Culture Clash in Museum Exhibits

Steven Dubin’s “Displays of Power” delves into the ways museums affect the public’s view of sub and major cultures within their communities. As an anthropologist, the concepts were riveting, because museums have long been a bastion of cultural superiority. Reading about public backlash against museums whose exhibits question the greater culture (as with the “Enola Gay” exhibit attempt) or museums that attempt to display the “other” culture without consulting that culture( like “Harlem on My Mind”) gets to the very root of ethnocentric Western ideologies.

I interviewed Amy McKune, Director of Museum Collections at the Eiteljorg Museum of American Indians and Western Art, about her experiences and viewpoints on museums presenting controversial exhibits. While she has not been part of any exhibitions that have resulted in public backlash, she believes it is part of a museum’s role to present compelling exhibits, which sometimes become controversial. One of her points I found particularly compelling involves the way in which exhibits about Native culture are displayed. As Amy pointed out, some of the largest government museums still keep displays that are outdated and do not always reflect current thinking about standards of collections care.

I found her point particularly compelling in regards to public reaction. Museums have made a shift if trying to change outdated exhibits regarding Native cultures. But it seems odd to me that more outrage on the community’s is not directed at these outdated exhibits. It makes me wonder: is this due largely in part to how we are educated, or rather not educated, about Native cultures as a larger society?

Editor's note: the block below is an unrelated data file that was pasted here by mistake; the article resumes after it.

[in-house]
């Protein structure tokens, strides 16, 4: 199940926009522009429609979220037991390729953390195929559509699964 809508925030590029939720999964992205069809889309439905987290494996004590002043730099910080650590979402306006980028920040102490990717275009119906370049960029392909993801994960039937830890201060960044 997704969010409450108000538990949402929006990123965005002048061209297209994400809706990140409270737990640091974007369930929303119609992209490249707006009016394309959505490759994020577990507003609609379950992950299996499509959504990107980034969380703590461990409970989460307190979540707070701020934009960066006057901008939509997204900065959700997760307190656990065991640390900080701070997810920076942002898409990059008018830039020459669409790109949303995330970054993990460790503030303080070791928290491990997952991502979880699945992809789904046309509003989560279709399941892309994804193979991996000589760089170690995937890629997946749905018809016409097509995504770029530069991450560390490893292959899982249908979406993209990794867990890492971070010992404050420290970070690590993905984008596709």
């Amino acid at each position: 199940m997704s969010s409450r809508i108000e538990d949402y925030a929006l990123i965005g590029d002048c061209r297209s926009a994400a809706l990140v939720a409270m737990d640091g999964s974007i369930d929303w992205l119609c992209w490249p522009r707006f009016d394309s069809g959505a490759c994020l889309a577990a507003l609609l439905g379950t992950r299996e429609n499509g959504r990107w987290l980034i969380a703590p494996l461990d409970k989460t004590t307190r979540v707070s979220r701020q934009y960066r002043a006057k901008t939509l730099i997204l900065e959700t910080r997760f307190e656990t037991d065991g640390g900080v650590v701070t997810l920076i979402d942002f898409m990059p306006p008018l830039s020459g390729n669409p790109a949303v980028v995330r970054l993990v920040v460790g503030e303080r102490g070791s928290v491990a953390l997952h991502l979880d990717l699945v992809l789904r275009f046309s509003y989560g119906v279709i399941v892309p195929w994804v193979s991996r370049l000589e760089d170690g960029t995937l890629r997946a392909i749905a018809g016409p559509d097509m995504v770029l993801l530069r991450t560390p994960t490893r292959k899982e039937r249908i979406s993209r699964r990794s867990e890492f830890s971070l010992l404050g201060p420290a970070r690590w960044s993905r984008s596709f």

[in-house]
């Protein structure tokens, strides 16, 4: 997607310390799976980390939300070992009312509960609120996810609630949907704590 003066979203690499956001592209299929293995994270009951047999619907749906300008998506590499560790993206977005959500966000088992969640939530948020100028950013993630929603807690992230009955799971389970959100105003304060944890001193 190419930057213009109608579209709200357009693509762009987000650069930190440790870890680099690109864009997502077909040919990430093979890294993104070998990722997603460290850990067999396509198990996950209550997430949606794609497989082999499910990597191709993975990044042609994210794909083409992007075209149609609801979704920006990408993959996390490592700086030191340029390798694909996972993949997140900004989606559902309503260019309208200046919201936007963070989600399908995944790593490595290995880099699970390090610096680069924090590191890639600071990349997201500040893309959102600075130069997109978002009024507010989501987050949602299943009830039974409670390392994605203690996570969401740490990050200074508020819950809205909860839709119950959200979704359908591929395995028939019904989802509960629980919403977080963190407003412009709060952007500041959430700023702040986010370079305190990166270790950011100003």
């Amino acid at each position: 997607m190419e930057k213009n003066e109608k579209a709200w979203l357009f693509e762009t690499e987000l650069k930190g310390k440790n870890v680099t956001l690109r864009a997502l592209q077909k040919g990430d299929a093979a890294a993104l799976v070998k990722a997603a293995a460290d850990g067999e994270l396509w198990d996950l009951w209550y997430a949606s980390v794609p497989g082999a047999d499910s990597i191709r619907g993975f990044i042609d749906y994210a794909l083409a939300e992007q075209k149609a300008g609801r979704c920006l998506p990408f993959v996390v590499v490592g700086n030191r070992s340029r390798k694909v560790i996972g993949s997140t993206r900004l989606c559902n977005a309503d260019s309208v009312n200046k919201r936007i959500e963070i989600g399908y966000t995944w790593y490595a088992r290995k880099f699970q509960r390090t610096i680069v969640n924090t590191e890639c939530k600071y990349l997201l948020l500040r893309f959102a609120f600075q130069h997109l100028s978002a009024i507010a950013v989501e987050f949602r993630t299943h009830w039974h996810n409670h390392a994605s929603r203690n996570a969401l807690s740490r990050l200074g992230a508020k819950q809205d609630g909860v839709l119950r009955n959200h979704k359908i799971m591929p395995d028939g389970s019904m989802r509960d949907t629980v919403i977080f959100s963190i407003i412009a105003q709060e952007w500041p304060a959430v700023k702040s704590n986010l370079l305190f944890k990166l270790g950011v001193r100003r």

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8 Responses to Culture Clash in Museum Exhibits

  1. sstrzepek says:

    I agree with the idea that the lack of outrage towards outdated exhibits stems from how we are educated in this country. In the public school systems, we learn about Native peoples as a part of the past, when in fact these cultures are alive and well today. I think that is important to consider.

  2. jehartman93 says:

    I’ve often wondered this myself! I think more outrage isn’t directed at outdated museum exhibits and their misrepresentative interpretation of indigenous life because these ethical debates are WAY more recent that we like to think that they are. NAGPRA was only enacted in 1990 and Give Me My Father’s Body was published only four years earlier in 1986. I think museums, and particularly powerful natural history museums that have been around a long time, would have to overhaul so much of their existing collections and interpretation materials in order to adhere to the new ethical standard that some are taking an “inch-by-inch” approach, which is BY NO MEANS an adequate excuse.

  3. shaual96 says: